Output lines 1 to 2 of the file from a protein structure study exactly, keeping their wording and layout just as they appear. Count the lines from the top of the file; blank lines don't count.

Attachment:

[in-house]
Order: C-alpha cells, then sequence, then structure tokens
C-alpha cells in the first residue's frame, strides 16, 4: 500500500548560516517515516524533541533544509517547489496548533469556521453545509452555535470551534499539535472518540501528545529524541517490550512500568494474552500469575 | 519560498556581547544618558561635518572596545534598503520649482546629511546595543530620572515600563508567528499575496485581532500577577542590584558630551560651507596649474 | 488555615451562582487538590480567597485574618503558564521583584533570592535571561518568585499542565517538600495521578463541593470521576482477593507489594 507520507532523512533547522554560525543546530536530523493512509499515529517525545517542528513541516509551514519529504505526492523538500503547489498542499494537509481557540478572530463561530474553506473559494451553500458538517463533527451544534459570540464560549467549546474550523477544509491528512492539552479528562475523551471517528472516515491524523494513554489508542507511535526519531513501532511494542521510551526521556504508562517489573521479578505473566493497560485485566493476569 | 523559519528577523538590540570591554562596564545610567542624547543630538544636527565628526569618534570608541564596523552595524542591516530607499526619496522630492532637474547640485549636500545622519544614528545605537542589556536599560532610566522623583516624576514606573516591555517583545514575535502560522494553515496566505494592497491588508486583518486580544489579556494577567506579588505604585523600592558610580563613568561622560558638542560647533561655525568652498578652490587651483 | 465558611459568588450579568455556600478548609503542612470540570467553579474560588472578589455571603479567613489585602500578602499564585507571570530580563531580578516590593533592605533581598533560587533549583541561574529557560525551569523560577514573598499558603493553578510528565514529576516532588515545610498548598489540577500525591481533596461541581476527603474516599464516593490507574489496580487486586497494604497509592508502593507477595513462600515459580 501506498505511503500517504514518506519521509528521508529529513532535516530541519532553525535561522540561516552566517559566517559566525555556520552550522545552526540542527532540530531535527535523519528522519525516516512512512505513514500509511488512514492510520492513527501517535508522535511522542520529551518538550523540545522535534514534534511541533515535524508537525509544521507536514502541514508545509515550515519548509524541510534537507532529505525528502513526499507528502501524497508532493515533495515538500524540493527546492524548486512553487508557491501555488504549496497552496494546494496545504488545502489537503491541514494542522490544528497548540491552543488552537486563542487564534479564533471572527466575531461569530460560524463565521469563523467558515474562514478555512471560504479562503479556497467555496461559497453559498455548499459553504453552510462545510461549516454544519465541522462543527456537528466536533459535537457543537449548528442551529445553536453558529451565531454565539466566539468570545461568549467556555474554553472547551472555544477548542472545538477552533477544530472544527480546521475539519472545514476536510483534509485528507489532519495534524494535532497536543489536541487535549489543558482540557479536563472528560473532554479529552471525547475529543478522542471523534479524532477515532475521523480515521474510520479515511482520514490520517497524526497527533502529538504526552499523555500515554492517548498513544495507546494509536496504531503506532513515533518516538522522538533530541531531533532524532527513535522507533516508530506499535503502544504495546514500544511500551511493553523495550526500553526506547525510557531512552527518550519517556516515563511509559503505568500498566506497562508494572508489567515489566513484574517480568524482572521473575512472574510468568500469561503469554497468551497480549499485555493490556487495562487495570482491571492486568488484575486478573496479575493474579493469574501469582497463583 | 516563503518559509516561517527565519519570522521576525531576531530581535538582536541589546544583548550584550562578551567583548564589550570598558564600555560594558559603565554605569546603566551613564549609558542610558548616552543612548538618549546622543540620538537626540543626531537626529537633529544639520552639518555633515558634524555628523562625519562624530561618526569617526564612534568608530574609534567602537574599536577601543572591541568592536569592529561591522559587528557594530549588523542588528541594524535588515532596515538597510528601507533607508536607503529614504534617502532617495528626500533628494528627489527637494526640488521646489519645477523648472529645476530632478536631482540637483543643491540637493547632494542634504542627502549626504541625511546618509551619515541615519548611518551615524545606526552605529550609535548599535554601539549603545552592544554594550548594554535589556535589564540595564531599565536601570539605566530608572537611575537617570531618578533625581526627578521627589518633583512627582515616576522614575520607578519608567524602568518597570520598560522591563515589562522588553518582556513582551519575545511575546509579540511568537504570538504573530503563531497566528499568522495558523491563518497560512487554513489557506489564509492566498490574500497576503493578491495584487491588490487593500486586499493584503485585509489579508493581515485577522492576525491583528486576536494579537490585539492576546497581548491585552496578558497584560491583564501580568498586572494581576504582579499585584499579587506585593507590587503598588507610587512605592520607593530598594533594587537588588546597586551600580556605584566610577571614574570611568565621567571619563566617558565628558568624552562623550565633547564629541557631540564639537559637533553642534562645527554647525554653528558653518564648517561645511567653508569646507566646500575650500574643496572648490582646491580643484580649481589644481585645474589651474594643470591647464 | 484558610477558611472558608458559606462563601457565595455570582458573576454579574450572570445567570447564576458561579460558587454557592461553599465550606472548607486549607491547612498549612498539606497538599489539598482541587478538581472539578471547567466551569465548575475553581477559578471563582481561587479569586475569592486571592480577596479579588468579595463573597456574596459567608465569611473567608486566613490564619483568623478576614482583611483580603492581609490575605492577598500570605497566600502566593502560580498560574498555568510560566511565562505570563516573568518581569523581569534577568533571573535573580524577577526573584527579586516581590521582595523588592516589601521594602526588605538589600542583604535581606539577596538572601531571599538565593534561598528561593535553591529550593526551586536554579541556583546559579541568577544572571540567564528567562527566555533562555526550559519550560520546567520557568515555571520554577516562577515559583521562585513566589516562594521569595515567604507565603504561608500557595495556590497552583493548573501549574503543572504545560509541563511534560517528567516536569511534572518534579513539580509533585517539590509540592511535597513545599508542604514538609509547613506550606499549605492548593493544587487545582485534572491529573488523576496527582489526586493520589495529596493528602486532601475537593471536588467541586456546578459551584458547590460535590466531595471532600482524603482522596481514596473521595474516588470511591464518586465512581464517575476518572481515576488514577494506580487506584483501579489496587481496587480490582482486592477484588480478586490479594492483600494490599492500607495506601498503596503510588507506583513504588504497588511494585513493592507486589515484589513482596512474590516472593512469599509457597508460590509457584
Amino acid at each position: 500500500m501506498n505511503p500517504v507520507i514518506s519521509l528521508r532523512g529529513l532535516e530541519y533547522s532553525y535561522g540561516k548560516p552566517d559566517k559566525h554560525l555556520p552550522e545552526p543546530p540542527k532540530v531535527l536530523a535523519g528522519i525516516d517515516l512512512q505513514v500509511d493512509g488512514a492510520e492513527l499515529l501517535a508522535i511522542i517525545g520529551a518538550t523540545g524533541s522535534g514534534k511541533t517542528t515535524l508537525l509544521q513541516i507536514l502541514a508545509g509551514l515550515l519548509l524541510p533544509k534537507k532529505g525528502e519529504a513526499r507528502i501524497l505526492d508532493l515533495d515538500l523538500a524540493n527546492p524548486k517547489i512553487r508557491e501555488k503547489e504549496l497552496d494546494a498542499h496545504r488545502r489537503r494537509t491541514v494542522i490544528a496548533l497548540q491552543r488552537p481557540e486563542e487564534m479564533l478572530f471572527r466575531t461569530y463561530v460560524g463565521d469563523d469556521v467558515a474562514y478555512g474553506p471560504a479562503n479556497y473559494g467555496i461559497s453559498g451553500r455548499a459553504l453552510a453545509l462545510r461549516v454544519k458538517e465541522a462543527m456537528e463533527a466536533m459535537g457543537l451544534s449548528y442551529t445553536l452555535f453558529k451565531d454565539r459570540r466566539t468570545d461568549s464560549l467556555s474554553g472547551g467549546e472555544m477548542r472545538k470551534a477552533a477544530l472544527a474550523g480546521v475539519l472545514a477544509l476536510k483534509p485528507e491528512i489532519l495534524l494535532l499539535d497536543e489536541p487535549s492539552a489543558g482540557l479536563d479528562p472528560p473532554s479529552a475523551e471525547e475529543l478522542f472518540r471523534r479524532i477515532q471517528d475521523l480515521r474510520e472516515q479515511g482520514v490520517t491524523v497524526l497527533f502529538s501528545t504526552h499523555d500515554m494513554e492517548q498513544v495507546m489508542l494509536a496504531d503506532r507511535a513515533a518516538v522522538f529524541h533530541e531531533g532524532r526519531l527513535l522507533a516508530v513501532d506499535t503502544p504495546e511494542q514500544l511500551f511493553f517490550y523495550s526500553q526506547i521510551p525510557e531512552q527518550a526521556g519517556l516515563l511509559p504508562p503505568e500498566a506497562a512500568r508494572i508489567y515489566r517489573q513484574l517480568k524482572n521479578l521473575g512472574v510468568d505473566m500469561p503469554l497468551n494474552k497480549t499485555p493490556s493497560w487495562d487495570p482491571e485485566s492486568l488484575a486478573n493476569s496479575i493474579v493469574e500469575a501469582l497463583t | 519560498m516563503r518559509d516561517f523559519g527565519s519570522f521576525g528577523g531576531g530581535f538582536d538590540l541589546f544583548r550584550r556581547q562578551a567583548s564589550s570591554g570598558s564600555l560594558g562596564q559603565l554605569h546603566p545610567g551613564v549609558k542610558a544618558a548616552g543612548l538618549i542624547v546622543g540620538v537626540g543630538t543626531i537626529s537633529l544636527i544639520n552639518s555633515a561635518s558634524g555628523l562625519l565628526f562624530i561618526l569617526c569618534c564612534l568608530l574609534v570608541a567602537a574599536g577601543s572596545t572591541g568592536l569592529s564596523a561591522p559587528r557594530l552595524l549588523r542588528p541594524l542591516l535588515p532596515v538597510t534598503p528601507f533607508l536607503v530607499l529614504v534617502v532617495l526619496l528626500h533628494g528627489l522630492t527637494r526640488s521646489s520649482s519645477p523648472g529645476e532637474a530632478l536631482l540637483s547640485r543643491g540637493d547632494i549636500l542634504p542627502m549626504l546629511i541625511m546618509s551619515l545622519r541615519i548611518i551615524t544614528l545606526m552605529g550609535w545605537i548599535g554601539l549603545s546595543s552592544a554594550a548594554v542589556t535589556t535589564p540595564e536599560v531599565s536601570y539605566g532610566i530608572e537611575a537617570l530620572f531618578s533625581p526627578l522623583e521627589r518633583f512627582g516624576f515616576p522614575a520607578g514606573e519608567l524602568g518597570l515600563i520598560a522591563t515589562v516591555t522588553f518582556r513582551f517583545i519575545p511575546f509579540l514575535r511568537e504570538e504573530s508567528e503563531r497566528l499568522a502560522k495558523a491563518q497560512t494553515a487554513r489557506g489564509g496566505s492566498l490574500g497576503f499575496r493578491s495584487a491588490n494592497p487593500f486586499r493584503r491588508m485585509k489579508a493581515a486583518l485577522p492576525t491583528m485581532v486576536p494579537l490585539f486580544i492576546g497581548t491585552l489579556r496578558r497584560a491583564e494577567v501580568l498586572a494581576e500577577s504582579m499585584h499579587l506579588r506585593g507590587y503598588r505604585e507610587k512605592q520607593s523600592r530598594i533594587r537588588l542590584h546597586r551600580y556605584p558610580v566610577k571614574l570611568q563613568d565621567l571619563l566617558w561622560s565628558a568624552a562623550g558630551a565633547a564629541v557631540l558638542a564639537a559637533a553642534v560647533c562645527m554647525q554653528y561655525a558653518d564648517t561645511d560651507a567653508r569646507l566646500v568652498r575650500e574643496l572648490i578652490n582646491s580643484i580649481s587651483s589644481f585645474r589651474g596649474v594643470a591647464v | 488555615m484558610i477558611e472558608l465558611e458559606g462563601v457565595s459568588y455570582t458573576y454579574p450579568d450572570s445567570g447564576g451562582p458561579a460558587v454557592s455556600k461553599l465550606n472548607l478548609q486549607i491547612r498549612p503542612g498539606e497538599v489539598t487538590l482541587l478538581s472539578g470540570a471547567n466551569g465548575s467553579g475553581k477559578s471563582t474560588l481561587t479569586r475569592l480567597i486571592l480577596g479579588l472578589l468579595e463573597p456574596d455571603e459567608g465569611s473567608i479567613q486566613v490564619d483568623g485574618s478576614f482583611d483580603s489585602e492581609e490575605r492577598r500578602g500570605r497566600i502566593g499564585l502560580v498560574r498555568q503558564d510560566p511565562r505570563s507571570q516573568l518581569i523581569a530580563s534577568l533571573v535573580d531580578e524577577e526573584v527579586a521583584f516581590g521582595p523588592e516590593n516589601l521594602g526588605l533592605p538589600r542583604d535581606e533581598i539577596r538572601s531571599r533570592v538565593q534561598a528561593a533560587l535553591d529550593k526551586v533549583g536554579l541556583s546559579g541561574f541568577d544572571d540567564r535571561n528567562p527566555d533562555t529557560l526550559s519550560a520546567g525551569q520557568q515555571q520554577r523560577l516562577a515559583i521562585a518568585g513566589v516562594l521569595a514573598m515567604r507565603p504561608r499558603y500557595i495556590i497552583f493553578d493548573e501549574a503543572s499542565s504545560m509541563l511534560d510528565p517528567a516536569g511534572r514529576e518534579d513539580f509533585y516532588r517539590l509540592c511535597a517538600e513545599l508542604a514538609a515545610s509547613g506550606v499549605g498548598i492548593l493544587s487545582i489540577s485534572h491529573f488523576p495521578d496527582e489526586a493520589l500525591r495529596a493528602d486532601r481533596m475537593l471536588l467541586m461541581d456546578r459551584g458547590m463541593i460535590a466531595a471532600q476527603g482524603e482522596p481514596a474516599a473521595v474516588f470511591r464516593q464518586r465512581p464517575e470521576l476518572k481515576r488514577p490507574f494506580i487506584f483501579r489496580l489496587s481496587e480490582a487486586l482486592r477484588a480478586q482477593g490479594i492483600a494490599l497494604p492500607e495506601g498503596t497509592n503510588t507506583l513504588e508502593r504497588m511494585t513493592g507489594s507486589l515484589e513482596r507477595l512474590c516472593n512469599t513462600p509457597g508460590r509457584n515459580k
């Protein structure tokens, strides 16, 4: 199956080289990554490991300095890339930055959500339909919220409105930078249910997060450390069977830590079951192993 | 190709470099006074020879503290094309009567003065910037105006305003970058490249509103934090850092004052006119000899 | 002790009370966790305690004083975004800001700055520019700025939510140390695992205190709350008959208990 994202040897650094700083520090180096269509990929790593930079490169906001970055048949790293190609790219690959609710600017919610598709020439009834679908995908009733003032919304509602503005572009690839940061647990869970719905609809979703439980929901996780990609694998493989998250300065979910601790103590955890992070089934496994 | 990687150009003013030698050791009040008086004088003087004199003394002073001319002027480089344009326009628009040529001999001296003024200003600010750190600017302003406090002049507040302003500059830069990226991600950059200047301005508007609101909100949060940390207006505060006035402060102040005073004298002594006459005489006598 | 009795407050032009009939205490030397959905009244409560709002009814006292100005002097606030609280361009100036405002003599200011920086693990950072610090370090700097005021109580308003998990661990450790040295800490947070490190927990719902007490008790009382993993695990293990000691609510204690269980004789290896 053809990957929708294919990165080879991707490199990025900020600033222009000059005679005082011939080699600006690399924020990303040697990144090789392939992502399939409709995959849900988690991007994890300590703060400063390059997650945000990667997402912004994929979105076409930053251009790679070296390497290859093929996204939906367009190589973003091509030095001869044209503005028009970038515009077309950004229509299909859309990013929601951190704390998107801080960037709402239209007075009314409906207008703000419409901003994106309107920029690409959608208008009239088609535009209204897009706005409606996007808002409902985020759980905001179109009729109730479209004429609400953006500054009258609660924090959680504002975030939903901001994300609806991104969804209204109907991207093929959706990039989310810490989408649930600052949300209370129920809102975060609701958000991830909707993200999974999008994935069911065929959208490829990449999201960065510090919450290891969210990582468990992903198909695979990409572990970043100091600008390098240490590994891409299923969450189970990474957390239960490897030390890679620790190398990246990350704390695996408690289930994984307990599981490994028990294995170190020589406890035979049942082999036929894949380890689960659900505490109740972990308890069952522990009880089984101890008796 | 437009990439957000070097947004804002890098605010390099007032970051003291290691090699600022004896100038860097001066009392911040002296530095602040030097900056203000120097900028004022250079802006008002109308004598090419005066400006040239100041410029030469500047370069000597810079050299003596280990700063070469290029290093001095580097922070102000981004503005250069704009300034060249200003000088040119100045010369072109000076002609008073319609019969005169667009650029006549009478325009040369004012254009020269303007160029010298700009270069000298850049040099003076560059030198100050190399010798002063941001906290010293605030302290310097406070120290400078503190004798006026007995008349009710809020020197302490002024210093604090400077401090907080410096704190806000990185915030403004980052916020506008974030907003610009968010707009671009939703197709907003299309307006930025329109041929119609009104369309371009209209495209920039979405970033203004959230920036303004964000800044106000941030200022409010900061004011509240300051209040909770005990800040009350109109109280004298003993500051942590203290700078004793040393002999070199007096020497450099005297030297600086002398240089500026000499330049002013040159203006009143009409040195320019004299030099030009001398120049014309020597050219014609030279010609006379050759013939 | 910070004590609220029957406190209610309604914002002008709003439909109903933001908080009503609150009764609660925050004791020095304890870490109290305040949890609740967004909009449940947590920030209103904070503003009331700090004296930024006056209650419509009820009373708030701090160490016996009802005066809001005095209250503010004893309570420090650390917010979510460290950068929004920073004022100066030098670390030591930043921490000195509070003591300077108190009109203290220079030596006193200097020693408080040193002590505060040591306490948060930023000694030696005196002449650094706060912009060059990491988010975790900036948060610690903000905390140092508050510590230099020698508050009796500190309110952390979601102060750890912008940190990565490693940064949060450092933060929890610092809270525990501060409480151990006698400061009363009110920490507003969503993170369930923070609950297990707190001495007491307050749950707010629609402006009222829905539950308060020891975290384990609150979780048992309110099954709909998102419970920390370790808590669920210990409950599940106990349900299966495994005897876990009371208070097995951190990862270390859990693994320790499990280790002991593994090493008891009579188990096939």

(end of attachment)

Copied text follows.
[in-house]
Order: C-alpha cells, then sequence, then structure tokens